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The Saturated Fats Saga Is Approaching A New Era


by Jenny Thompson, e-Alert editor and Director with Health Sciences Institute,

01 November 2012

This might disappoint some vegetarians, but eating meat will not kill lyou.  You can completely ignore the scary headlines that link red meat to premature death because it doesn't deserve the headlines that classify it at a pandemic threat level.


QUESTION:  Guess who completely contradicts those headlines today?

ANSWER:  The lead author of the Harvard study that prompted the headlines in the first place has changed his mind.

More important, there's one word in this study that punctures the results.  It takes all the air out of the scare.  Are you ready?  

If you want good health, eat high quality meat.


Don't pay any attention to the nonsense about saturated fat dangers.  Eating large amounts every day is not a good idea, but saturated fats actually help your body absorb the critical fat-soluble vitamins A, D, E and K. 


That's probably one reason why the lead author of the meat study told NPR that he's not advocating a vegetarian diet.  In fact, he said that a serving of red meat every other day is "fine".  Either the headlines are exaggerating (which they are) or this researcher is carelessly flirting with premature death (which he is not).


The study confirms that processed meats aren't healthy.  These include hot dogs, bacon, sausage, bologna, etc. and too much "Unprocessed red meat" (eaten daily) is linked to higher risk of heart disease and cancer mortality.  The Harvard team considers unprocessed meat main dishes like beef, pork or lamb and side dishes/sandwiches like hamburger, beef, pork or lamb.


Did you notice hamburger is listed as "unprocessed"?  Listing hamburger among the unprocessed meats sort of derails the study because people, who eat a hamburger out, also order a side of French fries which means they are getting plenty of trans fatty acids.  TFAs, research shows, are clearly linked to heart disease and cancer mortality.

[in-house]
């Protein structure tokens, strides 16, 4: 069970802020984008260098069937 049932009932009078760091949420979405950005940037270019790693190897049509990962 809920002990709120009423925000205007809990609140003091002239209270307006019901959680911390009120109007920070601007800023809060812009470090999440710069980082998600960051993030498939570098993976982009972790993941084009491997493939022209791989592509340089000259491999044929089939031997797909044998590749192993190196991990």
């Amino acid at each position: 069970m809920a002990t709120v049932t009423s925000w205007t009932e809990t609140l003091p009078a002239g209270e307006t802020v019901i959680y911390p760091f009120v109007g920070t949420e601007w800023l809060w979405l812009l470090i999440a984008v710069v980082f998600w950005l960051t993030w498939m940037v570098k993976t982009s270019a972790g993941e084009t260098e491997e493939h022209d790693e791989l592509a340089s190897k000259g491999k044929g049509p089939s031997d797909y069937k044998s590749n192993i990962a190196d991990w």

Harvard should rework its study, and headline writers should dial back their absurd fear factor by about 98%.




Un(saturated) means "not"

Mono(unsaturated) means "one"

Poly(unsaturated) means "many"


Saturated fats become hard at room temperature (meat, butter, milk, cheese, coconut oil, palm oil and cocoa butter)

You'll find poly-unsaturated fats in fish, liquid vegetable oils, corn or soybean oil.

Mono-unsaturated fats are found in avocados, olive oil, peanut oil and peanutbutter.


Many health professionals are taking another look at saturated fats, and for good reason:  Saturated fats were once the mainstay of the human diet and people managed to maintain their health.  It was not until industries saw a way to make a profit by speeding up and changing the make-up of products that the saturated fat discussion shifted into dangerous territory. 


Andrew Weil, MD, is one of those professionals who realized that "the scientific analysis of 21 earlier studies showed no significant evidence that saturated fat in the diet is associated with the risk of coronary heart goes against conventional medical wisdom of the past 40 years and now appears that many studies used to support the low-fat recommendation have serious flaws".


What is new today may be old tomorrow, and what was common in earlier generations may still be practical.  Everything in moderation was practiced by our ancestors and would be a good practice for us to continue.   


To your future good health, fh





The Ornish and Atkins diets claimed people were healthier when red meat protein was included. 

Actual trials showed that weight loss, heart disease and diabetes risk factors we not the problems claimed by opponents of the plans.


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Modern mass production of food has created a wide array of safety problems.  

Many people are still in the dark about the vast difference between concentrated animal feeding operations (CAFOs) and organically-raised, grass-fed beef, both in terms of nutrient content and contamination with veterinary drugs, GMOs and disease-causing grains versus a natural diet of plain grass.